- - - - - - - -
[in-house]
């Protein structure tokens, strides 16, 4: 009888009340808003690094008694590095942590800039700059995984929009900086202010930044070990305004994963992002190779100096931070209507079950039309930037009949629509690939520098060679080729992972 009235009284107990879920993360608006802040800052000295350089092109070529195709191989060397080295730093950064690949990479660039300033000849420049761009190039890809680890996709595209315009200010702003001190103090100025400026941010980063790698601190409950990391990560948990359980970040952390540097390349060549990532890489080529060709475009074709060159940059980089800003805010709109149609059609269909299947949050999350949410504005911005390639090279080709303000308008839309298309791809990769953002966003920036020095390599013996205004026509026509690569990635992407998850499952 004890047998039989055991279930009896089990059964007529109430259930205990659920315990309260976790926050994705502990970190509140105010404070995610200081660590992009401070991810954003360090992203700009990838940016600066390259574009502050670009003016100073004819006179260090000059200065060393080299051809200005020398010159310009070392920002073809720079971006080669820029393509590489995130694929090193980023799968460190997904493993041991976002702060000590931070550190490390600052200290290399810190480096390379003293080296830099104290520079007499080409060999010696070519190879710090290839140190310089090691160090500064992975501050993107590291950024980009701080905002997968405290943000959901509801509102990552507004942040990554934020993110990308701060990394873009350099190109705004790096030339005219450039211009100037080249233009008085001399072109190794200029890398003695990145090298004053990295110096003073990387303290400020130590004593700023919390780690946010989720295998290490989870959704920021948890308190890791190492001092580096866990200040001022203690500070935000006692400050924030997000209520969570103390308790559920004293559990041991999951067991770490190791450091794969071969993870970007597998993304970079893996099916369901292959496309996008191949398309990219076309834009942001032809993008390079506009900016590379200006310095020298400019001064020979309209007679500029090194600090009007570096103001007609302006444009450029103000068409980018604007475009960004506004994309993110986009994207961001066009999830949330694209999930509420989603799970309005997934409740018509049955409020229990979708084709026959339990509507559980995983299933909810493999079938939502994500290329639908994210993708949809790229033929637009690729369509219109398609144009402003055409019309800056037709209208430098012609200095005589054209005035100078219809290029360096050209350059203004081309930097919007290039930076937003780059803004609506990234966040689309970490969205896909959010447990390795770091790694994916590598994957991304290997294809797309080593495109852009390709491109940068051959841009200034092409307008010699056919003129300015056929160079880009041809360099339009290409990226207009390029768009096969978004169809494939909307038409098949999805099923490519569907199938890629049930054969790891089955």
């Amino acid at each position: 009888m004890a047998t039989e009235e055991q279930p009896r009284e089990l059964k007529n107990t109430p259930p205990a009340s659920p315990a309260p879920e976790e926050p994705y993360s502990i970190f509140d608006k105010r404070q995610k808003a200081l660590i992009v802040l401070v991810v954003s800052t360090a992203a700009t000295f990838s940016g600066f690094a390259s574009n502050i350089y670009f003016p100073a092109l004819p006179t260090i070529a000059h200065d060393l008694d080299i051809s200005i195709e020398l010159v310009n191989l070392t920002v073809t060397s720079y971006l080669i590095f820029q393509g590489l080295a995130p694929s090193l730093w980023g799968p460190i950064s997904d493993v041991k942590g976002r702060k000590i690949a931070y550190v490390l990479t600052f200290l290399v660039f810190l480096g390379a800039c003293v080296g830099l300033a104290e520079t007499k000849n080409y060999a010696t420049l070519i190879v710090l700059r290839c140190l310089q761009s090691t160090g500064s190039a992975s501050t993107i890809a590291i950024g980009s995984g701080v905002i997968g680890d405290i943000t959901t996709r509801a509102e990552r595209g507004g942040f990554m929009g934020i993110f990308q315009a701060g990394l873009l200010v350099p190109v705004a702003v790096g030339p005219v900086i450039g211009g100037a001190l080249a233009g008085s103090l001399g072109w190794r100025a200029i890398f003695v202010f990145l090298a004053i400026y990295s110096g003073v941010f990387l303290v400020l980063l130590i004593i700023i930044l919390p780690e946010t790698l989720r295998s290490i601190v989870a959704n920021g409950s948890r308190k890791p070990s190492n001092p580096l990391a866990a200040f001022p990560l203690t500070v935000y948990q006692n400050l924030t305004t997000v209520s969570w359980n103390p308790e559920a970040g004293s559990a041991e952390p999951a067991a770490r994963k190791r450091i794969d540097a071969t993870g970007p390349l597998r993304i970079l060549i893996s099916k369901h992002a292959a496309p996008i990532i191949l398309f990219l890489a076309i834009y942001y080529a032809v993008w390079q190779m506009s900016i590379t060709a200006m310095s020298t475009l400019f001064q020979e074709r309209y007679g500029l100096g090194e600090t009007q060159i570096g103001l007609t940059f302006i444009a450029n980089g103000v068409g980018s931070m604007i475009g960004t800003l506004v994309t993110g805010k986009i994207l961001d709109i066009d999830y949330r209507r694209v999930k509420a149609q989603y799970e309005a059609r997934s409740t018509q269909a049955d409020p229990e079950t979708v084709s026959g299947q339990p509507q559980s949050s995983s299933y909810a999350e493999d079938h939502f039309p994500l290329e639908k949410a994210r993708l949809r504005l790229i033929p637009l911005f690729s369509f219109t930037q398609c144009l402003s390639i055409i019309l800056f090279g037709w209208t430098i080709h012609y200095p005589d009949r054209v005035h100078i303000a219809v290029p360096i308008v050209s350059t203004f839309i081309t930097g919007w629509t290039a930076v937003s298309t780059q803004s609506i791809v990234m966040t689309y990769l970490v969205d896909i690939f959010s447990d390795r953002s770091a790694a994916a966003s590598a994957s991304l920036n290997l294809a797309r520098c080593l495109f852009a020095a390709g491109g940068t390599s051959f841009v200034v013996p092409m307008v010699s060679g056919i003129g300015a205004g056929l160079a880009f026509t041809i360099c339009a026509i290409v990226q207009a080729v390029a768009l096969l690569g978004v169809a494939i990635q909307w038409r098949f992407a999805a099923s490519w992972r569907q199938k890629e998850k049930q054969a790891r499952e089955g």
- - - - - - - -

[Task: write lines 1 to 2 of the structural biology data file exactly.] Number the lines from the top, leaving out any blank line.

[in-house]
């Protein structure tokens, strides 16, 4: 009888009340808003690094008694590095942590800039700059995984929009900086202010930044070990305004994963992002190779100096931070209507079950039309930037009949629509690939520098060679080729992972 009235009284107990879920993360608006802040800052000295350089092109070529195709191989060397080295730093950064690949990479660039300033000849420049761009190039890809680890996709595209315009200010702003001190103090100025400026941010980063790698601190409950990391990560948990359980970040952390540097390349060549990532890489080529060709475009074709060159940059980089800003805010709109149609059609269909299947949050999350949410504005911005390639090279080709303000308008839309298309791809990769953002966003920036020095390599013996205004026509026509690569990635992407998850499952 004890047998039989055991279930009896089990059964007529109430259930205990659920315990309260976790926050994705502990970190509140105010404070995610200081660590992009401070991810954003360090992203700009990838940016600066390259574009502050670009003016100073004819006179260090000059200065060393080299051809200005020398010159310009070392920002073809720079971006080669820029393509590489995130694929090193980023799968460190997904493993041991976002702060000590931070550190490390600052200290290399810190480096390379003293080296830099104290520079007499080409060999010696070519190879710090290839140190310089090691160090500064992975501050993107590291950024980009701080905002997968405290943000959901509801509102990552507004942040990554934020993110990308701060990394873009350099190109705004790096030339005219450039211009100037080249233009008085001399072109190794200029890398003695990145090298004053990295110096003073990387303290400020130590004593700023919390780690946010989720295998290490989870959704920021948890308190890791190492001092580096866990200040001022203690500070935000006692400050924030997000209520969570103390308790559920004293559990041991999951067991770490190791450091794969071969993870970007597998993304970079893996099916369901292959496309996008191949398309990219076309834009942001032809993008390079506009900016590379200006310095020298400019001064020979309209007679500029090194600090009007570096103001007609302006444009450029103000068409980018604007475009960004506004994309993110986009994207961001066009999830949330694209999930509420989603799970309005997934409740018509049955409020229990979708084709026959339990509507559980995983299933909810493999079938939502994500290329639908994210993708949809790229033929637009690729369509219109398609144009402003055409019309800056037709209208430098012609200095005589054209005035100078219809290029360096050209350059203004081309930097919007290039930076937003780059803004609506990234966040689309970490969205896909959010447990390795770091790694994916590598994957991304290997294809797309080593495109852009390709491109940068051959841009200034092409307008010699056919003129300015056929160079880009041809360099339009290409990226207009390029768009096969978004169809494939909307038409098949999805099923490519569907199938890629049930054969790891089955």